Trying to find a parking space in Wanaka town reminded me of a busy day around Lake Coniston, Cumbria, it was packed, and the spaces only give you two hours. Wanaka is the cutest town and again beyond picturesque with a fantastic feel, we both fell in love within 5 minutes. The ever so helpful people at the I-site suggested a few camping grounds to us but our decision was easily made after they handed over a 15% off voucher for the Lake Outlet Holiday Park. Set just outside the town, this campsite offers spaces for the same price as the DOC sites ($13 per person, $16 without a voucher) with the addition of a kitchen, BBQ’s and hot showers and every space has a great view of the lake and mountains. We decided to spring for a cabin, a little Christmas treat as we were both still feeling a little shit, I was actually buzzing to have a real bed and heater, it was too bloody cold the evening before!
After a full day on the road and a huge meal, (beef and noodles made on the stove) it was an early night for us both, and we managed to sleep pretty damn well in our cozy little hut. The morning brought sunshine and a little warmth once you’d looked past the wind, so we took ourselves off for a stroll around Lake Wanaka. Alas, the weather didn’t last long and soon came rain, not much change there then, so a mad dash to the car and a drive round the corner took us to Puzzling World for the afternoon. Made up of illusion rooms, a great maze and lots of puzzles it was an entertaining hour…I’m sure most people could pass more time there, but it is habit of the two of us to rush stuff, and we actually managed to complete the outdoor maze pretty quickly.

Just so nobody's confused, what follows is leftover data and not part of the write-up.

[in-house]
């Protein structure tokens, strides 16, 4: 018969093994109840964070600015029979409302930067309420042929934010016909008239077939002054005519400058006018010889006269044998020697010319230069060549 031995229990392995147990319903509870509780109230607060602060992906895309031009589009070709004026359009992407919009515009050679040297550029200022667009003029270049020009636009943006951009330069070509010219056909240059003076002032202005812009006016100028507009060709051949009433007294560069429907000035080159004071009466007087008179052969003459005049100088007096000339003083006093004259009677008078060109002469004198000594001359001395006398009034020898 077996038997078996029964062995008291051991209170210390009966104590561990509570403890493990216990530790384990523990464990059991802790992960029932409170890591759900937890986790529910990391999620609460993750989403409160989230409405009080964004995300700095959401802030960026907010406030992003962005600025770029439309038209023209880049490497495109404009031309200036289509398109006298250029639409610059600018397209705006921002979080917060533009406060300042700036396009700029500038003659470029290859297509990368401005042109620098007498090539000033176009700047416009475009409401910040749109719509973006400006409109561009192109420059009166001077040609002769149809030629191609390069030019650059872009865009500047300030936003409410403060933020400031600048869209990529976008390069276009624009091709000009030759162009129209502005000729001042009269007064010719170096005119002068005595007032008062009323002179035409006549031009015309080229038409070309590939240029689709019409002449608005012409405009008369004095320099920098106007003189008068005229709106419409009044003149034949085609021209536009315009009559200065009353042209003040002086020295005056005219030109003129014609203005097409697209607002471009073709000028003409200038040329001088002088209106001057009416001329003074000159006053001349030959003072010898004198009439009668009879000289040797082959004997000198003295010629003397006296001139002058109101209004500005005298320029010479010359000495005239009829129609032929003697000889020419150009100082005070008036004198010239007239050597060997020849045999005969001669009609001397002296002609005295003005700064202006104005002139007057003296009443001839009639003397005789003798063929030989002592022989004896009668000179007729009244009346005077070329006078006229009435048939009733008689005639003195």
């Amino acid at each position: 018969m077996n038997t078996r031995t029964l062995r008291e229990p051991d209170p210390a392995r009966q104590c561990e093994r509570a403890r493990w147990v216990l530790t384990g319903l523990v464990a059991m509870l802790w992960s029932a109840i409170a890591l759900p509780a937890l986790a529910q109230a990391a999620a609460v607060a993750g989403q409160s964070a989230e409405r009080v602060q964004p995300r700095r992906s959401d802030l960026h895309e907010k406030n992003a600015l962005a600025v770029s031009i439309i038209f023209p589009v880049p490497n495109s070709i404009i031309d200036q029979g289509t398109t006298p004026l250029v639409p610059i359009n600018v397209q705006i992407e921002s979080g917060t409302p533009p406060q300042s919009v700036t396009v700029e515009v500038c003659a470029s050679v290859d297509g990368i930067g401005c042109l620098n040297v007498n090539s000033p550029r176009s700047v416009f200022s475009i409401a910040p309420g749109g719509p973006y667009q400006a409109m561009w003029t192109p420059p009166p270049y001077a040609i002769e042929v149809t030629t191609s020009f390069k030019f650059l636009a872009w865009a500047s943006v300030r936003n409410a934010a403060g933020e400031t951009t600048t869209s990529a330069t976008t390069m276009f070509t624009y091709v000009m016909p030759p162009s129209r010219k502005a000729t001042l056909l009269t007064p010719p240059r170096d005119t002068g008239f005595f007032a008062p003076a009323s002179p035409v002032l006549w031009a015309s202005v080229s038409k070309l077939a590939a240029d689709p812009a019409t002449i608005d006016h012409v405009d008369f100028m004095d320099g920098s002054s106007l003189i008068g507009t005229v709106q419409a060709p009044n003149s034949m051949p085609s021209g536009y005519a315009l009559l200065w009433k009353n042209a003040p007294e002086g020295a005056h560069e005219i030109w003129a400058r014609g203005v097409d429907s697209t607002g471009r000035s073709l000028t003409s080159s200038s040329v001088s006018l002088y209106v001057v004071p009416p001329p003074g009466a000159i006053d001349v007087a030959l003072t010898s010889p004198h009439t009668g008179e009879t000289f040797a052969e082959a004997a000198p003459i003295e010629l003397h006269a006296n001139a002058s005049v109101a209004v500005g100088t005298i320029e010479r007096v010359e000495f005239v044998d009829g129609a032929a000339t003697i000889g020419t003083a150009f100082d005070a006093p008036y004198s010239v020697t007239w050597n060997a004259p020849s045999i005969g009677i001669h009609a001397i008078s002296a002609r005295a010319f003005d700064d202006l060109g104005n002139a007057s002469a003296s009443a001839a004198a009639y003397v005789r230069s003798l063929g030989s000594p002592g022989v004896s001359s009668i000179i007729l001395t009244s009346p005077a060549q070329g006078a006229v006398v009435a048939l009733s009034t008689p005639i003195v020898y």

I’m glad we booked the cabin, it kept us warm and dry during a relatively wet and windy evening, plus it was nice to make Kyle watch Alice in Wonderland again. Though check out was pretty easy we were keen to get on the road to Queenstown so were up and ready long before we needed to be. The short one hour drive took us up and down some of the steepest mountains yet, so steep in fact that we had to go around about 10 hair pin bends on the final descent, I’m so glad that I wasn’t driving.